Hebrews 10:19,20 says, “So, brothers and sisters, we are completely free to enter the Most Holy Place without fear because of the blood of Jesus’ death.  We can enter through a new and living way that Jesus opened for us.  It leads through the veil – Christ’s body.”

“‘… The curtain – Christ’s body.’  According to the writer, the curtain equals Jesus. Hence, whatever happened to the flesh of Jesus happened to the curtain.  What happened to his flesh?  It was torn. Torn by the whips, torn by the thorns.  Torn by the weight of the cross and the point of the nails.”  (ML)  When Jesus died, the curtain was also torn.  What happened to one happened to the other.

As Hebrews 10:19 says, there was no freedom to enter the Holy of Holies before the atoning death of Jesus. Before, the curtain separated a holy and unapproachable God from a sinful human race. In the Old Testament, Job 9:33 says, “If only there were someone to mediate between us, someone to bring us together.” But in the New Testament, 1 Timothy 2:5 says, “For there is one God and one mediator between God and mankind, the man Christ Jesus.” 

“Is not a mediator one who ‘goes between’?  Wasn’t Jesus the curtain between us and God?” (ML)  Now by the atoning blood of Jesus Christ, ‘through a new and living way that Jesus opened for us … [through] Christ’s body’, there is truly freedom to draw near to God.  There are no longer barriers between us and the presence of God in the Holy of Holies.  Ephesians 2:18 says, “For through Him we both have access to the Father by one Spirit.”

Priests are no longer necessary between us and God because Hebrews 2:17 says that Jesus was a merciful and faithful high priest in service to God to atone for the sins of the people.    

There is no longer a need for animal sacrifices to atone for our sins as Hebrews 10:11,12 explains,  “Day after day every priest stands and performs his religious duties; again and again he offers the same sacrifices, which can never take away sins.  But when this priest had offered for all time one sacrifice for sins…” Christ did not literally enter the Holy of Holies in the Temple in Jerusalem, which is only a figure of the true; Christ entered heaven itself to present Himself for us before God. “Nor did He enter heaven to offer himself again and again, the way the high priest enters the Most Holy Place every year with blood that is not his own … But He has appeared once for all at the culmination of the ages to do away with sin by the sacrifice of Himself.” (Hebrews 9:25-26)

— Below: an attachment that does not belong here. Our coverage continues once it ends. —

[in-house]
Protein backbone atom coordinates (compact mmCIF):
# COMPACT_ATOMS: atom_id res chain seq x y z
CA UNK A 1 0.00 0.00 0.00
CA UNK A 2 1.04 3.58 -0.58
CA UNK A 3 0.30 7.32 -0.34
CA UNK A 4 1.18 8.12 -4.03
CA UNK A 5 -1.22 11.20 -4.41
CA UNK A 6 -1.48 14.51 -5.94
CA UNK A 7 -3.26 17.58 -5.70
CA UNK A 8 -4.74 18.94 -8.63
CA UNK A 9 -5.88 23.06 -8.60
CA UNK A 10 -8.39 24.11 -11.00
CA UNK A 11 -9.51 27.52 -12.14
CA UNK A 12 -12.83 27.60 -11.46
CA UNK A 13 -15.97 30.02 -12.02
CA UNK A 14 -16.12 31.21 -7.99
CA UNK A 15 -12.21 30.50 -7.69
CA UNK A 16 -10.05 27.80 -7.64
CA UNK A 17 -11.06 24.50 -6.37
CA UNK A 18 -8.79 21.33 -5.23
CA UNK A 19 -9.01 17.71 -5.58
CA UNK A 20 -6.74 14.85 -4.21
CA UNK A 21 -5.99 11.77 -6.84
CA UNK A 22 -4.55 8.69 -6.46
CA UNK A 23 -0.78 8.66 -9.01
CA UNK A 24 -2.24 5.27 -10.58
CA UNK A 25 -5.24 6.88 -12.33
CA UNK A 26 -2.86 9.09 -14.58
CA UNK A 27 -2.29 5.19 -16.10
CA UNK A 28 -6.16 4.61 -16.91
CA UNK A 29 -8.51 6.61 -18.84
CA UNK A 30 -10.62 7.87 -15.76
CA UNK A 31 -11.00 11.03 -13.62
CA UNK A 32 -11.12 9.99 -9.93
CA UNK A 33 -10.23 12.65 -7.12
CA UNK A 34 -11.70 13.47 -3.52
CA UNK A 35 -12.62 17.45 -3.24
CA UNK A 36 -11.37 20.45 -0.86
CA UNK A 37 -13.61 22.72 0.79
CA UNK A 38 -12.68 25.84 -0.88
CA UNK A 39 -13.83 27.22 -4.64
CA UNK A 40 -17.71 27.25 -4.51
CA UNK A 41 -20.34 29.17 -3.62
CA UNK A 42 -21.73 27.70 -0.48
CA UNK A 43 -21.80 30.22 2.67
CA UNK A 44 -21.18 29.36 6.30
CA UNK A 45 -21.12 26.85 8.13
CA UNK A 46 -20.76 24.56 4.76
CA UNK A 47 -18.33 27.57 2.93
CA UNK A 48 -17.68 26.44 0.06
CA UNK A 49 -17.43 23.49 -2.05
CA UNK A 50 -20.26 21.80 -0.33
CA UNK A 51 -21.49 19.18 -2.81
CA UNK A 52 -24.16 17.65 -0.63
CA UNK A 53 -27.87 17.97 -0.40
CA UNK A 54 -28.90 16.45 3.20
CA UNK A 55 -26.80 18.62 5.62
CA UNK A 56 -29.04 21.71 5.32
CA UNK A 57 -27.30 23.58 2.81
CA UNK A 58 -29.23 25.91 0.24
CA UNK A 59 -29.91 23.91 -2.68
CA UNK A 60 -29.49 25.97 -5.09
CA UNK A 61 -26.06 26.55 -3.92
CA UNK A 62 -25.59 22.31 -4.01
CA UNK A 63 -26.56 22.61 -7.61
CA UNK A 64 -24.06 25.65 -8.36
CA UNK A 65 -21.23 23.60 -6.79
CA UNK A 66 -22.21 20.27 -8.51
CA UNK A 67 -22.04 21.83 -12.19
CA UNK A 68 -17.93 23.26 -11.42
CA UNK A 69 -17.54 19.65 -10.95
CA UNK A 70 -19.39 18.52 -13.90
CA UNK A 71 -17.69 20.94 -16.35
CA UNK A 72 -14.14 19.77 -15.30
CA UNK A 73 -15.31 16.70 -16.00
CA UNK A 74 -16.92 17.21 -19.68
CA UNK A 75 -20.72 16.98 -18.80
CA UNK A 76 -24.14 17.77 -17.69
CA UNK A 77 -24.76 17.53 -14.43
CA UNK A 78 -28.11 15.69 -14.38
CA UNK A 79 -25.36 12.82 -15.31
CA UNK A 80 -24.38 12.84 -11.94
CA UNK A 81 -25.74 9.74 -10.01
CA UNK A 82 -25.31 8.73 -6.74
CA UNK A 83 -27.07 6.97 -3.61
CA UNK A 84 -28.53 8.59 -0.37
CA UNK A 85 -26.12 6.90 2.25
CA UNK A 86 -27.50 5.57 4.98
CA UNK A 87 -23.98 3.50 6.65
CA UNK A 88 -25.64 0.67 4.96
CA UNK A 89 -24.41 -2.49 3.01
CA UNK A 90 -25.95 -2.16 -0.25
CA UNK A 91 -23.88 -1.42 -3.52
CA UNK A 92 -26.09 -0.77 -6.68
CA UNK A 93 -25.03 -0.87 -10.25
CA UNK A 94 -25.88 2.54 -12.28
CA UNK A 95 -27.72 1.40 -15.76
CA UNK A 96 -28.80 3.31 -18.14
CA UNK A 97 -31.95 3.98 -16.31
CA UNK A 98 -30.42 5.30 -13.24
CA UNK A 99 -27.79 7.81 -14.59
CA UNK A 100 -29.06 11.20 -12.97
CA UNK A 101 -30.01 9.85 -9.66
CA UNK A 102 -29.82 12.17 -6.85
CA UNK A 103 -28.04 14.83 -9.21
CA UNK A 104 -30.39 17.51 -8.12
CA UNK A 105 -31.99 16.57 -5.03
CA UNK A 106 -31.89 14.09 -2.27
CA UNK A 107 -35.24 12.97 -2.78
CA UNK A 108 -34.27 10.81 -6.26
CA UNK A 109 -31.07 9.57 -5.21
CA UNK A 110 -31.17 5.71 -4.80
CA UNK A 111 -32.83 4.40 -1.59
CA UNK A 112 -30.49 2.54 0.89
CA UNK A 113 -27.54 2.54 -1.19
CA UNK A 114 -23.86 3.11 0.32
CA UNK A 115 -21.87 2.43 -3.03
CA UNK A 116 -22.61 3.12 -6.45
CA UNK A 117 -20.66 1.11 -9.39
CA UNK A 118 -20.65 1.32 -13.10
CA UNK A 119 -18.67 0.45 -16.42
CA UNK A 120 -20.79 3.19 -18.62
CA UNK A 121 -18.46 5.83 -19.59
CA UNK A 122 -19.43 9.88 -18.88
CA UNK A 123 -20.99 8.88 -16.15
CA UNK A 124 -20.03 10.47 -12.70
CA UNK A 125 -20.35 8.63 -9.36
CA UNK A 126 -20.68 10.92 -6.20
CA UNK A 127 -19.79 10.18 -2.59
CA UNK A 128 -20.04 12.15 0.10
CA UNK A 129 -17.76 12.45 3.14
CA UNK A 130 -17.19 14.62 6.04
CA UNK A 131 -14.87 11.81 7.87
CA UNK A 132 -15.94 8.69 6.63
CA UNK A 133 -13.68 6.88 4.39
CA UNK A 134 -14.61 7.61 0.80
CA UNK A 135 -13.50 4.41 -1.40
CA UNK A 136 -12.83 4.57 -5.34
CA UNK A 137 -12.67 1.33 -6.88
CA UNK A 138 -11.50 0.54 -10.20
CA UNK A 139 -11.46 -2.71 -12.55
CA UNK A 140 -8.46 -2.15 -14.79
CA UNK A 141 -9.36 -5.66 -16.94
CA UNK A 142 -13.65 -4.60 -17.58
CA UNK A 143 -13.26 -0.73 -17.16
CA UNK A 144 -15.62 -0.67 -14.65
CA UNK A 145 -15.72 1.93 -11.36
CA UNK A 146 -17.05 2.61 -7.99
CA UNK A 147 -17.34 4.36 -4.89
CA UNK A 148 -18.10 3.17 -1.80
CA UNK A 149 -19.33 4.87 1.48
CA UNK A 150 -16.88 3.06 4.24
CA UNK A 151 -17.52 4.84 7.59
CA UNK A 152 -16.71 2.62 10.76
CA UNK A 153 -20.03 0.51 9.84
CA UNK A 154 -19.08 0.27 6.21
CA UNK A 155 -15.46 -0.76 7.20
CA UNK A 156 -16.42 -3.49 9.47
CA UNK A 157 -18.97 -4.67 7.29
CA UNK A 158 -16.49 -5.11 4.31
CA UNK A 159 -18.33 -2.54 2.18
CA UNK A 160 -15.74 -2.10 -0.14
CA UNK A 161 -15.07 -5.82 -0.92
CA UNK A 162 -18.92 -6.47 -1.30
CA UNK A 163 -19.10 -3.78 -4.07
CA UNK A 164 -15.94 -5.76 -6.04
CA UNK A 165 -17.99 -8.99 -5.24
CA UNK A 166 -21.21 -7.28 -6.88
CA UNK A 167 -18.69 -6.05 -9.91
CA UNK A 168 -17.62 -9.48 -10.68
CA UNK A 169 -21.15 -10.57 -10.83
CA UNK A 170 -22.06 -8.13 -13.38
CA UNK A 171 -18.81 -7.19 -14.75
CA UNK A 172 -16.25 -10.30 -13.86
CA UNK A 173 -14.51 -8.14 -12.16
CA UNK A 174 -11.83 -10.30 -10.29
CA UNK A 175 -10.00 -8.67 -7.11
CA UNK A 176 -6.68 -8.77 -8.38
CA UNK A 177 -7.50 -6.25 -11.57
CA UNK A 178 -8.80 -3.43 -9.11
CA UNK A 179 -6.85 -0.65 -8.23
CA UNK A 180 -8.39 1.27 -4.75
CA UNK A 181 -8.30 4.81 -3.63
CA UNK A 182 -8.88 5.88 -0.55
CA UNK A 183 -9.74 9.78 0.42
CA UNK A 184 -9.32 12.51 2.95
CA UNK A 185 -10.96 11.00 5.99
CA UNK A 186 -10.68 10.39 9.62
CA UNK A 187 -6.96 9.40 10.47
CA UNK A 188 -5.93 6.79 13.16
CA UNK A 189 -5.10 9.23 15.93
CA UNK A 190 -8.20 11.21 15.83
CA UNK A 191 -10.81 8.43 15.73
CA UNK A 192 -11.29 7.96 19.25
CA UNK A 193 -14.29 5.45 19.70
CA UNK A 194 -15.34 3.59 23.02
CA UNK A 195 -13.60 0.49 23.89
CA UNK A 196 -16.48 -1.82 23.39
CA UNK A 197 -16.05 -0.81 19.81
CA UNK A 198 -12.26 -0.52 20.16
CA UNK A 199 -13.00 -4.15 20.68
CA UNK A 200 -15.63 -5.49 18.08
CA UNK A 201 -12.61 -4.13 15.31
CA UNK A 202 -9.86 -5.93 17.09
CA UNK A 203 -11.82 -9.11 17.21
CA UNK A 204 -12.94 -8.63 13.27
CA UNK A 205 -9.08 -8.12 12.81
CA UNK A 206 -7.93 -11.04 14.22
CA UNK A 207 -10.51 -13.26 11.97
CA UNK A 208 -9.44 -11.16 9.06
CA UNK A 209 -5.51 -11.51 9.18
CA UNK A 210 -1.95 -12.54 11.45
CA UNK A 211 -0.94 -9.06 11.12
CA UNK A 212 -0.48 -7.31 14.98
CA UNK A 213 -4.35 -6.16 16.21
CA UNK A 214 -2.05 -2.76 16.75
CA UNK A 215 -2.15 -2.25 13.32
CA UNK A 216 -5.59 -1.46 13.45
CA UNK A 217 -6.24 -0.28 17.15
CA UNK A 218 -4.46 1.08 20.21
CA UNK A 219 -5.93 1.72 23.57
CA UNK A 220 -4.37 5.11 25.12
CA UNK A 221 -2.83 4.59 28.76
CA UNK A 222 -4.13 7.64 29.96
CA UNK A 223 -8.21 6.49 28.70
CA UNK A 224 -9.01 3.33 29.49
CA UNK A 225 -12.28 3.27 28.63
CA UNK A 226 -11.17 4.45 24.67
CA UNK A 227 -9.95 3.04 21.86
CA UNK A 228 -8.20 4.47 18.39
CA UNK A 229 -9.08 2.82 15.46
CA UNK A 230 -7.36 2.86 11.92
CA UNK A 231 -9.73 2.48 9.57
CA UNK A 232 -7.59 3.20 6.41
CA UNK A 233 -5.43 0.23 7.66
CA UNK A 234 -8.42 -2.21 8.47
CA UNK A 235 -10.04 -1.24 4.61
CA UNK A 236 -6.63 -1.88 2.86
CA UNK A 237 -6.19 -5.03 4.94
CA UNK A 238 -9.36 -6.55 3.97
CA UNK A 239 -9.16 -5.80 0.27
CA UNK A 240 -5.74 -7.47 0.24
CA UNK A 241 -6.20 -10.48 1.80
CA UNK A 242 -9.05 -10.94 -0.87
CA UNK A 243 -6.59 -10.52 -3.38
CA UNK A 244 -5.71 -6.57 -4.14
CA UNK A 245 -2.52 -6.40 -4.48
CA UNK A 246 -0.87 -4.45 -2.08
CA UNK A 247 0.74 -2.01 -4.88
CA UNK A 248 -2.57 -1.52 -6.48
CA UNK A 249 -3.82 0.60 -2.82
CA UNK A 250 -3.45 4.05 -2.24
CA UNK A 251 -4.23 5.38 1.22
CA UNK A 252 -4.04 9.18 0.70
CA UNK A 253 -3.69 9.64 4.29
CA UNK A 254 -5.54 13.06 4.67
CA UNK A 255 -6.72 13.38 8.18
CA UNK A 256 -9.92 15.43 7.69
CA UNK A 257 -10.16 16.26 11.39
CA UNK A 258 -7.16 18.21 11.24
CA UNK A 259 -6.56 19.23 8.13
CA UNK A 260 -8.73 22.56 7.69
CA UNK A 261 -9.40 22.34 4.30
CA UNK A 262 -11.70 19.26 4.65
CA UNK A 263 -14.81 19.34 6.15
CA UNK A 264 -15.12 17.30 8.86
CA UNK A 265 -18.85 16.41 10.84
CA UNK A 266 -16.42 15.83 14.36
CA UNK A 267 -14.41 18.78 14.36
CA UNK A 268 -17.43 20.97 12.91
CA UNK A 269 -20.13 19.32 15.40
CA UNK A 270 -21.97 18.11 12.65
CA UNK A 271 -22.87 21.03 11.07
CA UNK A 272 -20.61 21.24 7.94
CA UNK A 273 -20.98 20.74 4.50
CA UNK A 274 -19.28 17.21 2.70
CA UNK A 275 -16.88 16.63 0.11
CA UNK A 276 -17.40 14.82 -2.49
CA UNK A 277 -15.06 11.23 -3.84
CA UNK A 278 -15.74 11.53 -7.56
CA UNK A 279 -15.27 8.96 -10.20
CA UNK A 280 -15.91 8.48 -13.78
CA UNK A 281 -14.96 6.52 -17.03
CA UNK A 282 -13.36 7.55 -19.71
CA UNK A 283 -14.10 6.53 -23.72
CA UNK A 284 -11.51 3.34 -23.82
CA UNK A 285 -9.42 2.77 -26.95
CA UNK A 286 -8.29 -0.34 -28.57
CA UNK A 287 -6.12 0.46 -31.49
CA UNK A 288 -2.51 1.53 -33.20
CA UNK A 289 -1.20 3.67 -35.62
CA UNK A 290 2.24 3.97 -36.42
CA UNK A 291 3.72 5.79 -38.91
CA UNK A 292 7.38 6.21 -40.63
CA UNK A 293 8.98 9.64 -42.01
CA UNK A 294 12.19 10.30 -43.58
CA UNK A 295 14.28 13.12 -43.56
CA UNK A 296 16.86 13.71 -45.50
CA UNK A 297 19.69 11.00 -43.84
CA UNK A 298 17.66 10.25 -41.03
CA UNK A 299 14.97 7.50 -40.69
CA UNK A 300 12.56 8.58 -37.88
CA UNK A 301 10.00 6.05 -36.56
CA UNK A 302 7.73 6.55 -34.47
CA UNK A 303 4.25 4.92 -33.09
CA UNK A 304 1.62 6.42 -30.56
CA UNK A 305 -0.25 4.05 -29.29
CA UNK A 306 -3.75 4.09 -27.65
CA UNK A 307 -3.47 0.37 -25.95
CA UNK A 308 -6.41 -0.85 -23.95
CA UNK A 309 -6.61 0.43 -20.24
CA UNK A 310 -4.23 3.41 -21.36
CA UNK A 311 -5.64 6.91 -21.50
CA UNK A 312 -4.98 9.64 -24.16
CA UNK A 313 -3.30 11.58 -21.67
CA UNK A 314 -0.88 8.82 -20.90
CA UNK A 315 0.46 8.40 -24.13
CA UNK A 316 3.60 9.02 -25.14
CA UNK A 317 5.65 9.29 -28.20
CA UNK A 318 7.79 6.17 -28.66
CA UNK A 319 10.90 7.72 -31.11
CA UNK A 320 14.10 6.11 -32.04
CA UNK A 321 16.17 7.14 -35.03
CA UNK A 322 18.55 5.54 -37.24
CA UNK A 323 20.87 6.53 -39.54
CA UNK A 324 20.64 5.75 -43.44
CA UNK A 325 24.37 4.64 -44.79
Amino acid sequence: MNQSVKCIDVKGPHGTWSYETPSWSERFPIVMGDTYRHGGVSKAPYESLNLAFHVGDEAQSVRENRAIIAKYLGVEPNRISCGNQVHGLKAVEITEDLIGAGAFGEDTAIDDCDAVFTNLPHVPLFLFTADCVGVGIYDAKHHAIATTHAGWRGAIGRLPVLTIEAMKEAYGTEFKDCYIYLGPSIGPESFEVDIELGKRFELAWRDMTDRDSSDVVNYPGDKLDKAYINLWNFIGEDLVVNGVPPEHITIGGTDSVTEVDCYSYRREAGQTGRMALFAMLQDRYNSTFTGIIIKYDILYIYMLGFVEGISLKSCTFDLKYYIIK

This is why we can do what Hebrews 4:16 exhorts: “Let us then approach God’s throne of grace with confidence, so that we may receive mercy and find grace to help us in our time of need.”

“But we have a tendency to put the barrier back up.  Though there is no curtain in a temple, there is a curtain in the heart.” (ML)

Sometimes, many times, our guilty and shameful conscience for the sins we have committed is transformed into a veil that separates us yet again from God. As a result, we try to hide from Him, maintain our distance, avoid His presence.  We think that God is disappointed or even angry at us. But it’s not that way; God is waiting for us, He is not avoiding us, and He is not distancing us from Himself.  The curtain between us and God is still torn.  The door to His presence continues to be open.  And He continues to invite us in. 

“Don’t trust your conscience. Trust the cross. The blood has been spilt and the veil has been split.  You are welcome in God’s presence.  And you don’t even have to bring cookies.” (ML)